Using the mainboard RAID setup it does tell you the status of the array on initial boot and even if you were to leave without a power cycle for a long time there is always the software applet in the O/S which notifies you of the array status and as long as you don't switch it off it's going to notify you of any changes, why anyone would shut it down is just plain stupid, inviting a failure to happen like turning off your anti-virus and then complaining to your IT admin because your system got infected, in today's world most PC users are not competent enough at understanding computer usage still if it wasn't for people like this we wouldn't make any money at it :) philosophy aside, the O/S in my case is not something I'd find essential to backup, yes if it fails it does mean reinstalling and configuring again but over the years I made an archived preinstaller which I update periodically containing all the software used and back this up instead, then it's just a matter of running it and tweaking the system for settings and performance, I can understand especially for a business why you would want to back up the O/S fully, although I think that for a single user if it does fail and the amount of time that has passed since the last install it is better to refresh and get the latest system, updates patches and programs and that it always runs smoother after this e.g. if a drive fails say after 2 to 3 years of use it's almost time to buy a new O/S anyway.

Is HOG a specific term or did you just mean hog's the system resources? That's the second computer term I've had to look up this week, the first was SLA (Service Level Agreement) which doesn't mean anything to us in the UK.

I'll post a hit up here when I get the setup done tomorrow if it goes to plan!
Thanks, Steve

Penang Penang Apr 21, 2008, 07:28am EDT Reply - Quote - Report Abuse
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>> Re: Hard Drive Head Replacement
This gonna be a very very late reply to your original post.

I'd do as much recoveries using software first. As much as possible.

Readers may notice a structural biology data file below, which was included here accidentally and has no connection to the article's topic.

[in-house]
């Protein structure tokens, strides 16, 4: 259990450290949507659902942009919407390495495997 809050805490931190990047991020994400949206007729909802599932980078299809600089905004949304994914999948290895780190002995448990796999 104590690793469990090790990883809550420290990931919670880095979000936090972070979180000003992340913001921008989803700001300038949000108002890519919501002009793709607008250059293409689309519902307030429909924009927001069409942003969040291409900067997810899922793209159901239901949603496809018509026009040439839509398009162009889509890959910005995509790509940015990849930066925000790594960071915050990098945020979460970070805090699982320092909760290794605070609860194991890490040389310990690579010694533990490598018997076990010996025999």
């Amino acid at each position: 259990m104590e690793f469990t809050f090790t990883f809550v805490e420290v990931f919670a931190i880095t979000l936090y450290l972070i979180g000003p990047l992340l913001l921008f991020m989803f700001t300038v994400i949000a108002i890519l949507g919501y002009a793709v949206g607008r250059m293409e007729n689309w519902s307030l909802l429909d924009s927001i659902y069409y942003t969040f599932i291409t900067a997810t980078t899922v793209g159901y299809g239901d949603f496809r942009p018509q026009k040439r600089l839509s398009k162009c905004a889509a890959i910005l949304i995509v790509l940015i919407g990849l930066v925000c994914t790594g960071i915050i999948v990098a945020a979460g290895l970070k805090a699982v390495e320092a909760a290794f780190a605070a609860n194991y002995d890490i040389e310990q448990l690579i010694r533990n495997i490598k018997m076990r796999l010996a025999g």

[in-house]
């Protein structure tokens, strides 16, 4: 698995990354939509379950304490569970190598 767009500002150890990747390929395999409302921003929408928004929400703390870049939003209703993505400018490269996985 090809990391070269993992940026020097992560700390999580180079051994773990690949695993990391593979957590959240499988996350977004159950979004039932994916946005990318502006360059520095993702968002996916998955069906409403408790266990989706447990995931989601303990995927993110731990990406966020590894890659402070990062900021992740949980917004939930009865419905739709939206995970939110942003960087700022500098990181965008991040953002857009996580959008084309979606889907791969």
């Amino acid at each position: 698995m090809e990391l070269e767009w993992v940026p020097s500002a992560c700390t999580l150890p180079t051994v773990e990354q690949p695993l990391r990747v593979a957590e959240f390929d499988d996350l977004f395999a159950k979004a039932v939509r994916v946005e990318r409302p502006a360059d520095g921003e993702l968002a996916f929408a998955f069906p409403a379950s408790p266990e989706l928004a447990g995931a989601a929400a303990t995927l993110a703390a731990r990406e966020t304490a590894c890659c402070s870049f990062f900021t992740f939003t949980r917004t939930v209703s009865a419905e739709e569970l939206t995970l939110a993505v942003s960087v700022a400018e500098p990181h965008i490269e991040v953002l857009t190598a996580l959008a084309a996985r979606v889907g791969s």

I'd try ALL the recovery softwares (there are lots online, free/commercial) and then, for the rest, I'd double check if there are any critical infos that I can't live without.

Only then I'd do what you said --- opening the hard drive cover (in clean room environment, no sneeze, no cough, no fan, no dust) and carefully taking out the screws that attached to the drive heads and the spindle.

Then very carefully replacing the very, very fine drive heads, with even finer wires attached to it.

Put back the magnet/screws, re-seal the drives, screw everything back tightly, and then pray.

Pray some more before you hook that drive into your PC.

Then turn on your PC.

I did that before, many times. There were times I end up recovering over 95% of the critical info that I can't live without. Other times, total disasters.

steve last name Apr 21, 2008, 09:35am EDT Reply - Quote - Report Abuse
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>> Re: Hard Drive Head Replacement
Penang,

That's definitely a valued addition to this post and good to know that it does work although it never got to that stage as it turned out eventually it was not the heads that were damaged, more probable a heat actuator problem & maybe esd related, running recovery software would never work with this drive and was also not needed because the drive would never read for more than up to five minutes at any one session to image and without loss of information and the master boot records and partition was still intact so the information was very readable when the drive was recognized, running a program such as Spinrite on the drive would have seriously affected its integrity and it was much safer to meticulously copy data bit by bit, no pun intended! I think it would have been faster and more effective to replace the internal parts but it's very much touch and go and down to a lot of luck on whether it will work or not, definitely a last resort in any case.

Steve

Goran Pantic Jan 25, 2011, 08:16am EST Reply - Quote - Report Abuse
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>> Re: Hard Drive Head Replacement
This is a usefull tool for replacing the head on your hard drive.

http://www.youtube.com/watch?v=QIhh2AU_Wmw

Joshua Marius, LeThe Jan 25, 2011, 10:59am EST Reply - Quote - Report Abuse
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>> Re: Hard Drive Head Replacement
That's awesome, but I will still stick to my original recommendation of not doing this yourselves. Let the pros do it if your Data is really valuable. I have had very good results with Data Mechanix: http://www.datamechanix.com/


Joshua Marius
http://www.letheonline.net
-----------------------------
Windows 7 Ultimate x64 SP1
Intel Core i5-2500K
ASUS P8Z68-V LX
Intel SSDSC2CW180A3 180 GB
RAID 1: Seagate ST3750528AS 750 GB
CORSAIR Vengeance 8 GB DDR3 1600
eVGA GeForce 8800 GTS